Saturday, July 19, 2008

So how does your life compare with what you thougtht it would be?

I’m 55. When I was younger—say, 12—here’s where I thought I’d be at 55: Possibly married, but maybe not. Possibly a child, but maybe not. Definitely living in THE CITY– San Francisco, which was the only city I knew.

I’d most definitely be going out to dinner a lot, seeing plays and musicals, going to bookstores late at night. Going out with friends. Working in some imaginary, high-powered job—a fabulous and rewarding career that would afford me the opportunity to wear spike heels every day for the rest of my life. I'd get my nails and hair done weekly and be impossible smart and chic. And by 55, I would have a LOT of money and be respected. People would ask my opinion on VERY IMPORTANT MATTERS.

In fact, I would probably be more famous than Danielle Steele and I would be both rich AND famous and the biggest quandary I would have on a regular basis would be what to wear at the next red carpet event, where (of course) I would graciously be accepting any award I was ever nominated for. (Think Meryl Streep, except more fabulous and chic).

That’s what I imagined for myself. I would definitely be living in a fabulous high rise apartment with no yard and obviously a housekeeper, since none of that housework stuff interested me in the least.

At the time, I lived on a cattle ranch/farm ten miles from the nearest small town. We made our living in agriculture, which has as many ups and downs as a roller coaster. We worked like field hands. Every morning and afternoon were filled with chores that mainly had to do with cows, hay, feeding and cowshit. Acres of cowshit. Weekends were for middling projects---like running cattle for I don't know why or what for. I was at the cutting and prodding end, not the doing end.

School vacations were for bigger chores. Thanksgiving was for picking up any walnuts that escaped the general harvest. That was our Christmas money. Christmas was for working cattle.

Easter was for working in the orchards, pruning and picking fup about 100 acres of cut limbs. Most of summer was pulling weeds and setting irrigation pipes.

August (where it just gets up to about 114) was for harvesting prunes, getting ready to pick cotton, which was followed closely by the walnut harvest.

90 days of o 'dark thirty to dark thirty. If there was any down time, I would lie down in the dirt and take a nap for, oh....five minutes.

I became a teacher and although I wore high heels to work every day to work until I got my present job, the big pressing questions I answered were invariably "When is lunch?" "I miss my moooootttthhhhherrr!" "I need to pee" and "When is recess?" I sincerely doubt that I am remembered by any of my students (maybe one or two....but they don't remember my name).

I live in a little dinky town (it has four freeway exits, compared to my hometown, which STILL has only two). I don't own any heels. I own one dress that is suitable for both weddings and funerals. My favorite shoes are purchased at Rite Aide and are the little grandma tennis shoes.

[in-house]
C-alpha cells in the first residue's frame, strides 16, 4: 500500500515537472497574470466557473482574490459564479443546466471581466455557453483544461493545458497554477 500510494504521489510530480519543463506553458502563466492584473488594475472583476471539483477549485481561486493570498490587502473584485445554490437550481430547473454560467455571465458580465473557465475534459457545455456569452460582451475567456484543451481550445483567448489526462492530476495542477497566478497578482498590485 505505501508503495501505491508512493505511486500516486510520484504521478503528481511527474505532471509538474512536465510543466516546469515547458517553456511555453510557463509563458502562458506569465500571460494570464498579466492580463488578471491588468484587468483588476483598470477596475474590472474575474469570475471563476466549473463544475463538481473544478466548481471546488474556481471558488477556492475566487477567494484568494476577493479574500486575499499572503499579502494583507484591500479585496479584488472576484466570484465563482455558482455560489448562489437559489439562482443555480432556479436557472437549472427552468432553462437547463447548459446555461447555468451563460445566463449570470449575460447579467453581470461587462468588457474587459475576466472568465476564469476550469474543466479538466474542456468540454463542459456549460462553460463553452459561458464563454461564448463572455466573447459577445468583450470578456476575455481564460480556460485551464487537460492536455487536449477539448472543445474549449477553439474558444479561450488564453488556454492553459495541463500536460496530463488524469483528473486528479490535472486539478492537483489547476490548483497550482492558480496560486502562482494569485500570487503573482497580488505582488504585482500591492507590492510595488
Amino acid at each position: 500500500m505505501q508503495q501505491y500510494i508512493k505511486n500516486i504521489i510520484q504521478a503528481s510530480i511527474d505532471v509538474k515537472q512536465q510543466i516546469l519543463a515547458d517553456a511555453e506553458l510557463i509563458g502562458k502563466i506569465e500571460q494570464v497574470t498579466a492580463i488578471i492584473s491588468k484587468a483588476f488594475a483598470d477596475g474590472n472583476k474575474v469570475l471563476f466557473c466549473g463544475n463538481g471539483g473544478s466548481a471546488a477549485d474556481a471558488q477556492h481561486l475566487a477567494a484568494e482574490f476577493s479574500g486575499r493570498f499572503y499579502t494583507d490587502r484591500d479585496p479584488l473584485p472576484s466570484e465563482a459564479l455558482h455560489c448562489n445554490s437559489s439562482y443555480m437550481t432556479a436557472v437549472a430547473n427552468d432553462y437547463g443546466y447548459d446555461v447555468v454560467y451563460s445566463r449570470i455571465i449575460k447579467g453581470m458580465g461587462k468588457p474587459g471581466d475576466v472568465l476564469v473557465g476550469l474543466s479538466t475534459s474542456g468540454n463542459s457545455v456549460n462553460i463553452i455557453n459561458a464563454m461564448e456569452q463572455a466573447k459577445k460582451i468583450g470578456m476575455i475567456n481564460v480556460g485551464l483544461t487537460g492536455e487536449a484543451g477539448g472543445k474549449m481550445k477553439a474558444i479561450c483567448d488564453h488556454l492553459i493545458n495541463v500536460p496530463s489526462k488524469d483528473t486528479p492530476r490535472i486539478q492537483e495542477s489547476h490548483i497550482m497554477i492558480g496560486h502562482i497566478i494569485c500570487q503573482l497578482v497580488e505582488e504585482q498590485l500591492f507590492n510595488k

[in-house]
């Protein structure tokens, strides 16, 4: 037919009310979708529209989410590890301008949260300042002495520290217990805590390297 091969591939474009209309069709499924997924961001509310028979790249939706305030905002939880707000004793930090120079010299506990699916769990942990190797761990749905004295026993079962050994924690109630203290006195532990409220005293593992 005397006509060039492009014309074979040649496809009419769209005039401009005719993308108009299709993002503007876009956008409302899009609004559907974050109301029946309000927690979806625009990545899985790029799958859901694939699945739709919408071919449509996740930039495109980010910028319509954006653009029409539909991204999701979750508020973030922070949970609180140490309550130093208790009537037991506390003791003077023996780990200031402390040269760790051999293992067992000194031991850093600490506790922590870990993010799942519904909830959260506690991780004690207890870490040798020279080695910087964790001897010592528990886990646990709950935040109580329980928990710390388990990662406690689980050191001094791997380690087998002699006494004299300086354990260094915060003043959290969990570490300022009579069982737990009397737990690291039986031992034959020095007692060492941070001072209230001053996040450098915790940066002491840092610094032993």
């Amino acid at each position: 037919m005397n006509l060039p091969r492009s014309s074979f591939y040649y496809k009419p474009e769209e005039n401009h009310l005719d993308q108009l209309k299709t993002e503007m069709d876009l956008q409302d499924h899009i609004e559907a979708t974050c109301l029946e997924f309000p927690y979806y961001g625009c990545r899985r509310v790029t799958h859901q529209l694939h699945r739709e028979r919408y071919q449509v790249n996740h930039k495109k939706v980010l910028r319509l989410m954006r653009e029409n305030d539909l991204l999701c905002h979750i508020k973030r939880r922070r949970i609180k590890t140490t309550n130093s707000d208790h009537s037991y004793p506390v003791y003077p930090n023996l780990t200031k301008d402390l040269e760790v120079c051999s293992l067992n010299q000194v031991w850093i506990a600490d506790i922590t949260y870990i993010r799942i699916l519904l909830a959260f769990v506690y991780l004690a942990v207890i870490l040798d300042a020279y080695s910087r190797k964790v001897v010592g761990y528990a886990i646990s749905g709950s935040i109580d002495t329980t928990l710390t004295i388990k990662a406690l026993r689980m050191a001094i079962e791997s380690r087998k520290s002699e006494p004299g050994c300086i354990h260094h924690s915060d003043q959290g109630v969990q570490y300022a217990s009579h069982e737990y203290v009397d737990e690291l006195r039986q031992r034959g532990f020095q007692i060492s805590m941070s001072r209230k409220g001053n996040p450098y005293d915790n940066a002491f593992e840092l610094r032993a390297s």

I teach now in a super max prison with people who, at present, want to whack me up in little pieces. I wear the most boring, nondescript DOWDY clothes I can find because looking attractive just makes these pervs whack off. I can't even wear open toed shoes, since still OTHER pervs will crawl up under my desk and lick my toes. (Eeeeeuuuuwwwww!!)

My children-two-are grown. I like the people they have become.
I have two dogs, who are immensely entertaining.
I have no awards. No housekeeper. I not only keep my own gigantic house, I do all the yardwork on God's little acre because I can't find anyone who can do this even fractionally as well as I can.

I read. I knit. I watch Law and Order. I go to bed every night of my life at 9pm. I iron in the middle of the night when I can't sleep...which is often. I stay in touch with most of my friends via email, since they, too, have no time for midnight runs to a bookstore. (Heck, the closest thing we have to a bookstore here in Dinkytown is WalMart and I would rather poke my eyesout with a magic marker than go there.)

How similar is your life now to how you imagined it twenty years ago? Thirty years ago? Are you exactly where you imagined you’d be? Or are you constantly asking yourself, “How did I get here?” Do you mourn the unrealized plans in your life? Or are you happy no matter what your circumstances?


charliwrites said...

Well, I'd say life IS like a roller coaster...on which sometimes I scream with delight and other times I throw up or throw my back out! LOL. My life is not what I imagined as a child, but then I was quite an imaginative child! Parts of it are far better than I imagined and parts of it has yet unfulfilled dreams...and then there are the unrealistic parts. Overall, I am happy with who I have become. Some of getting here, however, lacked joy...oh well.

Paulie said...

I certainly didn't expect to be retired and on social security at my age. I wanted to teach until I was 80.